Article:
The legality of internships
While unpaid internships might offer numerous benefits to students, they're frequently operated in a legal grey area, writes Stella Kim.
The UNSW Law Careers Service has been running for a little over six months. In this time, we have had enquiries from both students and employers regarding the legitimacy or otherwise of unpaid internships. Needless to say, debate and controversy surround this issue, particularly since the 'fee for internship' scenario in SA last year (ICYMI, here).
There are a variety of unpaid work schemes – voluntary legal roles at not-for-profits, PLT placements, course-credited experiential learning and (the questionable) unpaid internships at law firms. It’s the last of these where we find ourselves in truly muddy waters.
This is not a new phenomenon; however, the rise in unpaid internships may well be the consequence of the ever-increasing supply of law graduates. More supply, less demand – you get the picture.
On the flipside, law students seem more than happy to undertake voluntary positions, if it means they can gain exposure to relevant work and boost their professional skills. The value of such experience cannot and perhaps, should not, be underestimated. For budding lawyers, practical training and an employer on your resume will help you stand out in this incredibly competitive market.
So, what does this mean? Is it breeding exploitative practices? Will it lead to inequality? Only law students who can afford to undertake voluntary roles in addition to full-time study, paid jobs, extracurricular activities, etc, will be able to gain the experience that may lead to better opportunities down the track.
In search of some guidance, I contacted the Fair Work Ombudsman. I was informed that the following unpaid scenarios are legal:
- vocational placements where students receive course credit from an educational institution; and
- internships where there is no ‘employment relationship’.
Pursuant to the Fair Work Act, an ‘employment relationship’ is determined by the circumstances of each case, including consideration of the regularity of employment, the nature of the intern’s work – whether mere observation or profitable benefits are derived for the business – the length of the arrangement, etc. I was then told to contact a lawyer for further advice.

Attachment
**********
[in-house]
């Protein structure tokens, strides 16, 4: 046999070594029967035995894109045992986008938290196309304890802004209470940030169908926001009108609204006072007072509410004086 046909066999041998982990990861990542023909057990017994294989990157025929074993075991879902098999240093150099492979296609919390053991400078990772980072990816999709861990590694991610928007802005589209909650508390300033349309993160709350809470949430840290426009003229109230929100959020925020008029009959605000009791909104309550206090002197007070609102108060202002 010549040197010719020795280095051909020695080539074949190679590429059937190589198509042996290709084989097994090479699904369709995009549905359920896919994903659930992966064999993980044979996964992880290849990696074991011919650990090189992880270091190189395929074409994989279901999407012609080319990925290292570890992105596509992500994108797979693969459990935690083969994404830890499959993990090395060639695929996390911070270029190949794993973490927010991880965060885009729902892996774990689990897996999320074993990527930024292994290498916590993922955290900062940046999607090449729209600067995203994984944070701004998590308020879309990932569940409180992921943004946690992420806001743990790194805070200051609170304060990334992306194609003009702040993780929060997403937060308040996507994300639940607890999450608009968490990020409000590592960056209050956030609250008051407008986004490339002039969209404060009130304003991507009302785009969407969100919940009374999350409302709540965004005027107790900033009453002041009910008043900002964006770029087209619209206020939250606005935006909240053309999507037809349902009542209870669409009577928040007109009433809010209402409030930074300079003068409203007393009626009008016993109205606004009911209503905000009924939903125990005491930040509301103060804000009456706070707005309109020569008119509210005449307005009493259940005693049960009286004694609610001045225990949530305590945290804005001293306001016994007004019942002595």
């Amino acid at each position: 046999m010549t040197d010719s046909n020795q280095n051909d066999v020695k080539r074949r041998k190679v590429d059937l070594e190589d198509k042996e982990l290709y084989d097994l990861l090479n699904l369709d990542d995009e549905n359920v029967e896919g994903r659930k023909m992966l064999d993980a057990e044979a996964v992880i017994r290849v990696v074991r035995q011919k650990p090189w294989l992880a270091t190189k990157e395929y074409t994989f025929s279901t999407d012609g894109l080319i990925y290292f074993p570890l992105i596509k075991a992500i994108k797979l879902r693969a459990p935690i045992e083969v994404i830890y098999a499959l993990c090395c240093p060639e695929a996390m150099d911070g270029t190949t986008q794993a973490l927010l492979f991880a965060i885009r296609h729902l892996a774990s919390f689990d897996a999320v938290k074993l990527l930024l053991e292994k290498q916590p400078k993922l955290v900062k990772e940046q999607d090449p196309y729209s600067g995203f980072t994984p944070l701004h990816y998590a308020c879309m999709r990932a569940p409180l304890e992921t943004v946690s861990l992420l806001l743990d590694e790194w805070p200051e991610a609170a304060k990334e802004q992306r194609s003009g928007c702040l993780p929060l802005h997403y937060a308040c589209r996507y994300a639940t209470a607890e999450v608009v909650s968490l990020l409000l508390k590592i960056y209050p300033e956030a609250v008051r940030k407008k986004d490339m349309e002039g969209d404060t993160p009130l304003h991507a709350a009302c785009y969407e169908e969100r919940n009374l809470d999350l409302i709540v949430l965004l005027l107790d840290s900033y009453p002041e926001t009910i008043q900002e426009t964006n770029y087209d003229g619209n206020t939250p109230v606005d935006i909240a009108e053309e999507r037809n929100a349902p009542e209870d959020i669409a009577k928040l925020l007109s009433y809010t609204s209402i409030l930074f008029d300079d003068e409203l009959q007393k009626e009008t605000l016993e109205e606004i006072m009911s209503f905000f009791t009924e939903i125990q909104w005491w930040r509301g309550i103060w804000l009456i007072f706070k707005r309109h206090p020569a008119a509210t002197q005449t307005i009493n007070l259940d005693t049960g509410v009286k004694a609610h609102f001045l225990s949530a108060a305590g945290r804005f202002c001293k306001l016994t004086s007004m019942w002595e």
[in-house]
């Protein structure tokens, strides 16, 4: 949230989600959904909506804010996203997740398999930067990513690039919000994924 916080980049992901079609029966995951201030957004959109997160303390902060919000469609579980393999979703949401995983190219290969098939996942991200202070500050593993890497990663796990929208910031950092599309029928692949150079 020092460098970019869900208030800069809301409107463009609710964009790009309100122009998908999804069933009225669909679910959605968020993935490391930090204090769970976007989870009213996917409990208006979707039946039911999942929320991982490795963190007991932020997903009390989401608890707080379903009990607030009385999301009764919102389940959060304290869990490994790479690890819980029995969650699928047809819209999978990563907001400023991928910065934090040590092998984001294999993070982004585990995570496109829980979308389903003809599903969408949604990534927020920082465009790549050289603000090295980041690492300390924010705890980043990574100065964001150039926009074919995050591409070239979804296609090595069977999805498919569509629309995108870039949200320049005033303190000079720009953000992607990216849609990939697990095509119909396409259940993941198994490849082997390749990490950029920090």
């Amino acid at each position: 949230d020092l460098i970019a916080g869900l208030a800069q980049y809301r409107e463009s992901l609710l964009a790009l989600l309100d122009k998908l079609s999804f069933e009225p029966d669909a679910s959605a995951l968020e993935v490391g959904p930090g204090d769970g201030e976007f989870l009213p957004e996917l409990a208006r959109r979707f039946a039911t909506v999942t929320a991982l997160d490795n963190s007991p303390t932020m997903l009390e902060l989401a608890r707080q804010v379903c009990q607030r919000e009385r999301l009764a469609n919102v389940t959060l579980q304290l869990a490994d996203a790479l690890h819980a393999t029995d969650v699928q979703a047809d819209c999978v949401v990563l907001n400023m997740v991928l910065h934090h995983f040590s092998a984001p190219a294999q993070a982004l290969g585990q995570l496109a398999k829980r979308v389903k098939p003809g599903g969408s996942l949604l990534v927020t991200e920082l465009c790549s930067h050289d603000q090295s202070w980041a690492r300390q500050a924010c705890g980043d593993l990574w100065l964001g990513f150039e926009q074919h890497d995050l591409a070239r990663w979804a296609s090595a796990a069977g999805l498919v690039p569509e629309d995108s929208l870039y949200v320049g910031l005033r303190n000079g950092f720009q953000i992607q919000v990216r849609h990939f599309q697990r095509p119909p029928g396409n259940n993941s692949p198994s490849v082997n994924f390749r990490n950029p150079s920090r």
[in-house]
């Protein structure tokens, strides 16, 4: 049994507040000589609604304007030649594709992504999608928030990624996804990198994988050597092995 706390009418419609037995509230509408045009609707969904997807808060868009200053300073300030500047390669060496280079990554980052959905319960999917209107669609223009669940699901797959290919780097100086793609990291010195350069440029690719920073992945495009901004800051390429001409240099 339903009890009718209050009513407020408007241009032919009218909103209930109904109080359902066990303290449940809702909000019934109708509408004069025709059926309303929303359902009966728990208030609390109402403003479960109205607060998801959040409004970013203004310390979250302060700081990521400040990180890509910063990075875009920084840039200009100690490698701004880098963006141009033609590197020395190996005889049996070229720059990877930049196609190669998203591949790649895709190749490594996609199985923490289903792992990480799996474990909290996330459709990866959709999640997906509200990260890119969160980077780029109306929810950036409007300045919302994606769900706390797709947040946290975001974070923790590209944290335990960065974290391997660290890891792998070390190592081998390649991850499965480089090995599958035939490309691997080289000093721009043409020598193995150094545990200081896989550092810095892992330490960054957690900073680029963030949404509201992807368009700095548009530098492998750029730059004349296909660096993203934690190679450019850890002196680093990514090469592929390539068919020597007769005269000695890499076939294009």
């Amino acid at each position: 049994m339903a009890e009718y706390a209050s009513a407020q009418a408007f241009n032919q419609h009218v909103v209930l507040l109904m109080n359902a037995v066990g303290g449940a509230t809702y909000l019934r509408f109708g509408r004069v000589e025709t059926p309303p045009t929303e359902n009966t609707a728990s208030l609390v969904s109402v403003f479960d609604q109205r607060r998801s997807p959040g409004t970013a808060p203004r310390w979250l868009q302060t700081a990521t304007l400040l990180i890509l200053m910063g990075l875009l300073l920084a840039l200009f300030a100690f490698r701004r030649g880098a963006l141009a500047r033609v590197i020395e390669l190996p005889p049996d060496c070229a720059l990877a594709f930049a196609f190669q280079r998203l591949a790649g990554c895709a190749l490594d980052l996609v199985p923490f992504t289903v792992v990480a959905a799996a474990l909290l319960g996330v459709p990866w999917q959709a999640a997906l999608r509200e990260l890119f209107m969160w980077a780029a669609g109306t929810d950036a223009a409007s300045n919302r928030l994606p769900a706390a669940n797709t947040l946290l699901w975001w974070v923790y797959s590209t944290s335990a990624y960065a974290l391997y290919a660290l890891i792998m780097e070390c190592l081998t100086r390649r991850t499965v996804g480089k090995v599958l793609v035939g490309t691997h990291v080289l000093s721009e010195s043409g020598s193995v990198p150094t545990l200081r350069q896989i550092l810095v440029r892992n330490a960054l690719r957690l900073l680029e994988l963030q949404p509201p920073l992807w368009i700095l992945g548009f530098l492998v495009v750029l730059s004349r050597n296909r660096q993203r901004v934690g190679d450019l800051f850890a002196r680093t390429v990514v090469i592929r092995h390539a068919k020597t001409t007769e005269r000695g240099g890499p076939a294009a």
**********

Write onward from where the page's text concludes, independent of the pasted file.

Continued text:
Essentially, there seem to be no clear guidelines or avenues for students to take their grievances. Let’s face it: does a law student have the time, let alone resources, to take their employer to a tribunal? And would they risk their professional reputation and chance of securing subsequent employment by doing so?
To help address this issue, there have been a number of suggestions bandied around. One has been that, as a condition of renewing their practising certificate, solicitors must devote a small amount of their time mentoring/having a law or PLT student shadow them. This would allow greater opportunities for students to engage with legal professionals and gain exposure to the industry.
Further, in regards to remedies, perhaps Australia should follow the US where, in an unpaid internship lawsuit, the onus rests with the employer to establish that there was no employment relationship. This would, at least, take some of the burden off interns.
All in all, I acknowledge that I have not shed new light on this issue. But I would like to join the chorus in singing for change – legislative clarification, including a simple and cheap process for complaints.
In law school, we learn ethics as part of the Priestley 11. We then take an oath/affirmation at our admission ceremony to 'faithfully serve the administration of the law'. I was under the impression that all meant something – so, where do we draw the line?
*This article does not represent the view of UNSW or the UNSW Law School and is solely the personal opinion of the author.
Stella Kim will commence her training contract with Slaughter and May. She is currently assisting Joanne Glanz in the Careers Service at the UNSW Law School until she leaves for London.